The National Liberation Army (Ejército de Liberación Nacional – ELN) is one of Colombia’s two primary guerrilla forces operating with left-wing political ideology.
Colombia’s National Liberation Army (ELN) is one of the country’s oldest and most powerful criminal organizations. ELN rebels have been second only to the Revolutionary Armed Forces of Colombia (FARC) in terms of carrying out attacks on civilian and military targets and occupying territory for decades.
Following the demobilization of the FARC after the 2016 peace agreement, the ELN became the country’s only guerrilla movement.
What started as a Marxist-Leninist nationalist movement has now shifted its focus to kidnapping, extortion, and attacks on economic infrastructure. And, after decades of avoiding drug trafficking, it has recently been tied to the drugs trade and has sought relationships with significant drug trafficking groups.
It is currently Colombia’s and Venezuela’s most powerful criminal organization, controlling enormous swaths of coca plantations, cocaine manufacture and transportation networks, as well as a significant stake in illegal gold mining.
Businesses and middle-class people in the ELN’s operating areas are its main sources of revenue. They frequently kidnap citizens to use as leverage in order to enforce these “taxes.” While the Ejército de Liberación Nacional refers to these activities as “war taxes” and “retentions,” critics say they are “extortion” and “kidnapping.”
The ELN has grown into a truly transnational criminal gang, operating freely in both countries and controlling most of the criminal economies along the border. It is thought to be heavily backed by the Venezuelan regime in exchange for a portion of illegal revenues.
Colombia has long accused Venezuelan President Nicolas Maduro of harboring ELN insurgents, notably a high-ranking commander known as Pablito.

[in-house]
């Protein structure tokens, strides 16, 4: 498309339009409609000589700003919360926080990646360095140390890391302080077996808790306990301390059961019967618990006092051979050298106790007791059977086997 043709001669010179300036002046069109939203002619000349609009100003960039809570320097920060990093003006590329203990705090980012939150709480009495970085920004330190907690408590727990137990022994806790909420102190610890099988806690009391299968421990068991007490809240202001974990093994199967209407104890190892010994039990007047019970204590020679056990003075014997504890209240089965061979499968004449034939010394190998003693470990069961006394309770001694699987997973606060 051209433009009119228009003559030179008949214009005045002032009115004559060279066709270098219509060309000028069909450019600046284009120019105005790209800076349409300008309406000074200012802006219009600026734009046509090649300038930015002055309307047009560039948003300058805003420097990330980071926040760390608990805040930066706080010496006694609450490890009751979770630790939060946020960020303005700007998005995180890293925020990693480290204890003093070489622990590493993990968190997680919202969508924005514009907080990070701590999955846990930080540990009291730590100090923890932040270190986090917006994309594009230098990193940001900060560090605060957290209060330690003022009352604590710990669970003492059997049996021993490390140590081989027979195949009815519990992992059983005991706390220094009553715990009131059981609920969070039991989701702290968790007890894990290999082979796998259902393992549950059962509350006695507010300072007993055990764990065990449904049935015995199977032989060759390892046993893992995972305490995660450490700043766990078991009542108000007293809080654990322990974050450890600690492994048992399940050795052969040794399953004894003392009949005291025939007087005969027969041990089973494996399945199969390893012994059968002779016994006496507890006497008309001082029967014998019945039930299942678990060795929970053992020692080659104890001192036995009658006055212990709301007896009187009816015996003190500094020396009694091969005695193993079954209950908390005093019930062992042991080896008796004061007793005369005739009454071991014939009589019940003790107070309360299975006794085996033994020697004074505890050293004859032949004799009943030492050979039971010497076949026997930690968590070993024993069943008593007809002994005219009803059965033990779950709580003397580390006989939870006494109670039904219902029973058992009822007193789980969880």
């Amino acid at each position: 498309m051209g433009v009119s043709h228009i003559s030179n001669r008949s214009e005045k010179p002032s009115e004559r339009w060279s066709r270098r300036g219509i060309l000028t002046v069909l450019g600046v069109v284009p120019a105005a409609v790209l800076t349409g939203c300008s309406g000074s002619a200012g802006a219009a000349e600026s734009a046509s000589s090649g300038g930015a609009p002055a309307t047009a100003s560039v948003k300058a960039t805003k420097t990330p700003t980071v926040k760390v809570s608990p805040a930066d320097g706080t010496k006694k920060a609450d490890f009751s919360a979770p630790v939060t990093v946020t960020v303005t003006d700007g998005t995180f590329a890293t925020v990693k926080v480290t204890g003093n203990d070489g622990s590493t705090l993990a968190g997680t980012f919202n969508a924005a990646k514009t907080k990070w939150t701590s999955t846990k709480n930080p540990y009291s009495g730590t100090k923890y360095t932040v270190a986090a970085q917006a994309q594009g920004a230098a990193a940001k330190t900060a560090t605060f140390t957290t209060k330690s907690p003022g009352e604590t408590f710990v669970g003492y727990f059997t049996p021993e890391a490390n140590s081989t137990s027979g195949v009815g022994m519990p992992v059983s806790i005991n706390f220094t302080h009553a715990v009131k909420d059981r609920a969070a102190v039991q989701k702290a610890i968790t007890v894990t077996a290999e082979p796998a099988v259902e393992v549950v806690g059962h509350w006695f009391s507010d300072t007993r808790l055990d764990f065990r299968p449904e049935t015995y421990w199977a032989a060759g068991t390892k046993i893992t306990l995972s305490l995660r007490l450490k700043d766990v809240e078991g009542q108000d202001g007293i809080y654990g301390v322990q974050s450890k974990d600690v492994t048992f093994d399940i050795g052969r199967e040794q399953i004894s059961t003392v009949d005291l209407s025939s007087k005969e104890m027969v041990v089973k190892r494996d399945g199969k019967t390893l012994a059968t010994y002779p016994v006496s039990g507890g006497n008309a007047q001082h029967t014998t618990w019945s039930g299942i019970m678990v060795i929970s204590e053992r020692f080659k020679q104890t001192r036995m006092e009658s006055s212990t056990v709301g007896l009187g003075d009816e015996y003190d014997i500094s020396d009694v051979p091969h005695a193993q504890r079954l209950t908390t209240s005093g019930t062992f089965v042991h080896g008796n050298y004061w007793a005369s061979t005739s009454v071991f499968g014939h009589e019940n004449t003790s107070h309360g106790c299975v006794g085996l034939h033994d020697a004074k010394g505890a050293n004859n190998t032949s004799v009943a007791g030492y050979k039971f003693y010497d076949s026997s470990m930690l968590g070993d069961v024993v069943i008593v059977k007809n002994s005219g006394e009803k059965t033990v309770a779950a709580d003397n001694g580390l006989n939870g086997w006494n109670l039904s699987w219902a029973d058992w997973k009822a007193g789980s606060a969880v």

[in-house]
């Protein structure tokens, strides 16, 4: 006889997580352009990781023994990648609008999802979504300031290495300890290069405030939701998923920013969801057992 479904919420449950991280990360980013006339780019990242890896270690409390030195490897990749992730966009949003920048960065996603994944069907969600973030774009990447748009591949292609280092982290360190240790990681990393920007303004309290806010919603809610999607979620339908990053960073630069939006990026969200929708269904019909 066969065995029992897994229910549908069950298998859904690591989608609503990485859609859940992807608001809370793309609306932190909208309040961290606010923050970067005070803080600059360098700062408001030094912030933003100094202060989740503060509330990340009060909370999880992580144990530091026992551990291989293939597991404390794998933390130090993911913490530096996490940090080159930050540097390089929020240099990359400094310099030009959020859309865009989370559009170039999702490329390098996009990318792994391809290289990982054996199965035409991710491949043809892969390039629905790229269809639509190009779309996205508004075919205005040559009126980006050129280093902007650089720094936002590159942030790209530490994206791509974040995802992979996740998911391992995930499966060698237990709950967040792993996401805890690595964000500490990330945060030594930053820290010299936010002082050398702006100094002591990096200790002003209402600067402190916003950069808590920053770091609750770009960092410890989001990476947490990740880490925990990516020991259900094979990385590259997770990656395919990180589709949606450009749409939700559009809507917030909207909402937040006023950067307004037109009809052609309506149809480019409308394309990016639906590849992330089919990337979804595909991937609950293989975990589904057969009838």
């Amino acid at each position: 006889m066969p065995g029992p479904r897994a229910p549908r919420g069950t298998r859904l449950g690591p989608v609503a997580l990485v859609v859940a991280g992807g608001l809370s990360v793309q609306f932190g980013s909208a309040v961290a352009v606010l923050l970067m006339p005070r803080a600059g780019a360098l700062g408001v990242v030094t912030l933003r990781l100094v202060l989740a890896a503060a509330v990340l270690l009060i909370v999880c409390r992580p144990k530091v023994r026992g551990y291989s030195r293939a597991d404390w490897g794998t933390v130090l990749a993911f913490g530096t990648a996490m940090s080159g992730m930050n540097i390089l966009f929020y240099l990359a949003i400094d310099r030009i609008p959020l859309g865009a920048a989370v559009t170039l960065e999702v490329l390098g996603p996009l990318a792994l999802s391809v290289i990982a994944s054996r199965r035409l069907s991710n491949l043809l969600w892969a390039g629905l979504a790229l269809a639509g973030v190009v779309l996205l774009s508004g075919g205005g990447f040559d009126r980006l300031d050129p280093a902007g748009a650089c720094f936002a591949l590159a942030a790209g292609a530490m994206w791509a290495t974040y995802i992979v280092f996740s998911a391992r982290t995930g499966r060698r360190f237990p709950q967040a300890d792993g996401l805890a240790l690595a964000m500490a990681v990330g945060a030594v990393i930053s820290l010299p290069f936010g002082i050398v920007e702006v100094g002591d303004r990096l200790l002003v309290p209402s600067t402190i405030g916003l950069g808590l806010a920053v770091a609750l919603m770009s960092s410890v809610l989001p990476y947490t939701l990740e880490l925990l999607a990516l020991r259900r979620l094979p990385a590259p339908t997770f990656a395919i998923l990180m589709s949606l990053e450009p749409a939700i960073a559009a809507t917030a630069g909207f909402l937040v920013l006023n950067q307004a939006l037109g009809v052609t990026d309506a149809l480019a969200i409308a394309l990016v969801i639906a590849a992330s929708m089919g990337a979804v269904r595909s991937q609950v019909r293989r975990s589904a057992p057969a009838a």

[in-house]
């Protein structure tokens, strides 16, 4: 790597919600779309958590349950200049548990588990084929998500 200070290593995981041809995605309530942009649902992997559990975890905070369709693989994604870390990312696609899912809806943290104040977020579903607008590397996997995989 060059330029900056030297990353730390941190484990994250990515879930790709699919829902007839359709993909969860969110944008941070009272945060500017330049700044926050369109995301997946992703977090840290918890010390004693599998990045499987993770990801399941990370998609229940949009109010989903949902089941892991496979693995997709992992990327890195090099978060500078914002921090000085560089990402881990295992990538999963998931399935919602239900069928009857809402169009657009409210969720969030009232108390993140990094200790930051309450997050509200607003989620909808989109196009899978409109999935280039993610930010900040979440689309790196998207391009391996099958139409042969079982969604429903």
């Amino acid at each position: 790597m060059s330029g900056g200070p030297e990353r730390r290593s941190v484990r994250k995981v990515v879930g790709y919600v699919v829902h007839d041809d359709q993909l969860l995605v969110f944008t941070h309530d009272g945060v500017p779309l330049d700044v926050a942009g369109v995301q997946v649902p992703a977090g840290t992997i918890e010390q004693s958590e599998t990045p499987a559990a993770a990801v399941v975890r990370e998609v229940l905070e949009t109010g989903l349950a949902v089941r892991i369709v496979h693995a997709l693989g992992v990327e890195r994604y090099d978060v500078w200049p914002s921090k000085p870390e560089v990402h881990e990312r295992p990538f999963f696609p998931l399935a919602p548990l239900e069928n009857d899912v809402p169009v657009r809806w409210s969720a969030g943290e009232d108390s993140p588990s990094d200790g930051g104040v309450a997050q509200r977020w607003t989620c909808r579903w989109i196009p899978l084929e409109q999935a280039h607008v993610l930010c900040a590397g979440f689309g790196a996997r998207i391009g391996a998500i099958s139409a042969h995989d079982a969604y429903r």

With 2,450 members, the group is recognized for being less centrally managed than past Colombian guerrilla factions.
Although its actual efforts differ from its public posture in both nations, the ELN’s activities in Colombia and Venezuela are complementary. The group wants to overthrow the government in Colombia through revolutionary action, albeit its armed actions are modest in comparison to its unlawful funding.
In Venezuela, the group does not openly seek the overthrow of the government and instead works with the country’s political leadership and local military commanders.
The ELN uses Venezuela as a strategic safe haven and focuses on illicit revenue generation. Nonetheless, in order to raise money and extend its operations, the ELN engages in violence against rivals and controls territory in Venezuela that is probably larger than in Colombia.
Apart from drugs and minerals, the Ejército de Liberación Nacional has also been accused of stealing and extorting cattle from ranchers on the Colombian side of the border and smuggling them into Venezuela, particularly in the Department of Arauca.
The ELN has been designated as a Foreign Terrorist Organization by the US State Department, reportedly because of its notoriety for kidnappings for ransom and armed attacks on Colombia’s infrastructure. For those activities and violations of humanitarian law, the European Union put the ELN to its list of terrorist groups in April 2004.
A series of events in Colombia and Venezuela over the last five years have bolstered the National Liberation Army (ELN), making it a significantly more deadly and intractable menace to both countries and the region.
The ELN has grown larger, better funded, and more difficult to demobilize as a result of the partial demobilization of the rival Revolutionary Armed Forces of Colombia (FARC).
A dramatic expansion in coca production in Columbia, a permissive environment for the ELN in neighboring Venezuela, and opportunities arising from that country’s criminal economy and refugee crisis has further boosted it’s might.
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